THE TRUTH ABOUT BEN : UNLEASHING CHARM ON AND OFF SCREEN, CHAPLIN PONDERS BIG-TIME FILM FAME.
It was a blazing California morning and British actor Ben Chaplin, 26, was dissecting the character he plays in his first American film, ``The Truth About Cats and Dogs.''
``My guy can't read anything going on,'' Chaplin explained. ``He's not the brightest man on earth, but he is sensitive.''
In this comedy, which opened Friday, Chaplin plays a loopy Santa Monica photographer entranced with the voice of a radio veterinarian, played by Janeane Garofalo, who runs a call-in show about pets.
Through a series of wild plot turns, he finds himself involved with Uma Thurman masquerading as Garofalo - the latter being too insecure to meet him.
``The Truth About Cats and Dogs'' was written as a modern gender-inversion on Edmond Rostand's ``Cyrano de Bergerac,'' with Garofalo substituting for the ego-deficient Cyrano, Thurman replacing the dim-but-gorgeous Christian and Chaplin as the Roxanne love object.
Think: Cyrano plays ``The Dating Game'' in contemporary California. ``At the end of the day,'' revealed Chaplin, who is not related to the silent screen star, ``my character chooses the right person.''
In Hollywood, there is a suspicion that Chaplin may be the next Englishman to begin popping up in American films, a new Hugh Grant. Chaplin vigorously disputes that notion.
``People are only saying that because I have an English accent and play in romantic comedies,'' he maintained with bland reserve. He seemed committed to saying nothing undiplomatic or unkind.
``I've worked with Hugh, and he's a lot more clever, more eloquent, more educated than I. Actually, I don't think anyone can be `the new Hugh Grant.' He's one of the funniest people on the face of the earth.''
The old Ben Chaplin grew up middle-class (``My mum's a teacher, my father is a businessman'') in Windsor, England (``where the royal family lives,'' he said). At age 17, he enrolled in the Guildhall School of Music and Drama. Acting, he claims, was something he was always driven to do.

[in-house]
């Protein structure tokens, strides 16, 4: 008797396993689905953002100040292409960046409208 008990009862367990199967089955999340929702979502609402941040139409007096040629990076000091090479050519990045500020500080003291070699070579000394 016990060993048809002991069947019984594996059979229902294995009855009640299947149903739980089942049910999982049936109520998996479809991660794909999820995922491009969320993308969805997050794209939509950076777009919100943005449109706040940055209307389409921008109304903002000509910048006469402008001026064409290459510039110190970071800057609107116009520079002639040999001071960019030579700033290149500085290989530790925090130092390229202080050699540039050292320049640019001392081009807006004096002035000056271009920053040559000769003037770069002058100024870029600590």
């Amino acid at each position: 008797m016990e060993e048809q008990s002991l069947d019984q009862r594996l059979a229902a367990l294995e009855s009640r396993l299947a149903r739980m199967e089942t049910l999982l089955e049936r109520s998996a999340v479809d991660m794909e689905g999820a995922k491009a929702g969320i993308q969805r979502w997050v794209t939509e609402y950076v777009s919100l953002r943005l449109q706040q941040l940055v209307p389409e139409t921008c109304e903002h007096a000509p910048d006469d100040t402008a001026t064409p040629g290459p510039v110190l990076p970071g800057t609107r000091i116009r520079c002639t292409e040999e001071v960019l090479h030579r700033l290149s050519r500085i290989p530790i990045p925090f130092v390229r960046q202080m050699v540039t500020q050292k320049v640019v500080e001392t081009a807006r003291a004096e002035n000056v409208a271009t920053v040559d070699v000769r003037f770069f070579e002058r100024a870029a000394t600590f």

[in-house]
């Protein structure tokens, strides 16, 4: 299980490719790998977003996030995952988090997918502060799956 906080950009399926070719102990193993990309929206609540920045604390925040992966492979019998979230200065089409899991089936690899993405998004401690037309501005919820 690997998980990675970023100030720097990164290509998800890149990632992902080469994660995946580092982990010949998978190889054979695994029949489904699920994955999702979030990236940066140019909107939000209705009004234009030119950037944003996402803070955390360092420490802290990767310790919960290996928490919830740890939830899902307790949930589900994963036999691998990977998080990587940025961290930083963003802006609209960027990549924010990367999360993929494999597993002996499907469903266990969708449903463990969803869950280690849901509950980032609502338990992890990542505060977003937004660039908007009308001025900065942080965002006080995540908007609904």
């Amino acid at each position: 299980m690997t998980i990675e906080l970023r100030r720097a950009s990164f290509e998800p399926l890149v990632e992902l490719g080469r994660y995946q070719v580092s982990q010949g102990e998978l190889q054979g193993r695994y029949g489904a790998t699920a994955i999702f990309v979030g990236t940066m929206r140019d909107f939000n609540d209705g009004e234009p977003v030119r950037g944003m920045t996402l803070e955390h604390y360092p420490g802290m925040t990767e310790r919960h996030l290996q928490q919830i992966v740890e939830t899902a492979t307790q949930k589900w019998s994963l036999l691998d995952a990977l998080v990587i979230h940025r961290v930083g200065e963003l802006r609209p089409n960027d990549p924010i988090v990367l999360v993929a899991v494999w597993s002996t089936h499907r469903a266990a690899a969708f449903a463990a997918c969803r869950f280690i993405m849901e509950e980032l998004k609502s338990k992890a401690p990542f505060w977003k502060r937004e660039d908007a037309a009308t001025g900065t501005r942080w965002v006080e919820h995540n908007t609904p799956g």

``I was the youngest of four; perhaps that's it,'' he said. ``The youngest wants to show off. You get adored, and you get some limelight.''
After finishing his training, Chaplin moved full time to London, where he joined a repertory theater company. Between work as a statistician for the London Transport Authority and clerical jobs, he began landing roles in BBC dramas and British movies. James Ivory and Ismail Merchant cast him as a servant in ``The Remains of the Day.''
In ``Feast of July,'' a Merchant-Ivory period film from last year that was directed by Christopher Menaul, he played the romantic lead, a young man who incidentally spends a great deal of time with pigeons. Last year as well, on the British stage, he starred as Tom in a West End revival of Tennessee Williams' ``Glass Menagerie.''
``The Truth About Cats and Dogs'' came to Chaplin after a casting agent recommended him to the producer Cari-Esta Albert. ``We saw a lot of terrific people, but we immediately liked him,'' Albert said. ``He has wonderful eyes, and you see his whole soul come across on the screen. He's incredibly sincere and winning.''
Chaplin described making the movie as tremendous fun and said that Garofalo, the comic who has the ugly duckling role in the film, actually appears ``quite beautiful'' on screen. Garofalo responds that she ``actually looked forward to going to work, smoking cigarettes and shooting the breeze with Ben.''
``He was a most affable fellow,'' she added. ``Everyone in the makeup department had a crush on him.''
The oddest moment in filming came, Chaplin says, when he had to shoot a scene with Hank, a Great Dane outfitted in roller skates.
``It was quite strange to watch,'' he said. ``The dog had no control about where he was going, but he liked it. He didn't mind sailing straight across the room into couches.''
Chaplin's own life trajectory these days is as wobbly now as Hank's. Before he made this movie, he lived in London with a 16-year-old cat and a girlfriend whose name he won't divulge.
Since the film, he and the girlfriend have rented digs in Venice and are enjoying California beach life; they go to screenings and Lakers games.
As he bides his time and takes meetings with American producers, he nonetheless frets about what big-time movie fame might mean.
``I just wanted to be a good actor,'' he said. ``A certain amount of fame goes with that territory, but it's nothing you want as a concept. It seems like an unhealthy thing.''
Photo: Of Ben Chaplin, who co-stars with Janeane Garofalo i n ``The Truth About Cats and Dogs,'' the actress says, ``He was a most affable fellow. Everyone in the makeup department had a crush on him.''
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|Title Annotation:||L.A. LIFE|
|Publication:||Daily News (Los Angeles, CA)|
|Date:||Apr 30, 1996|
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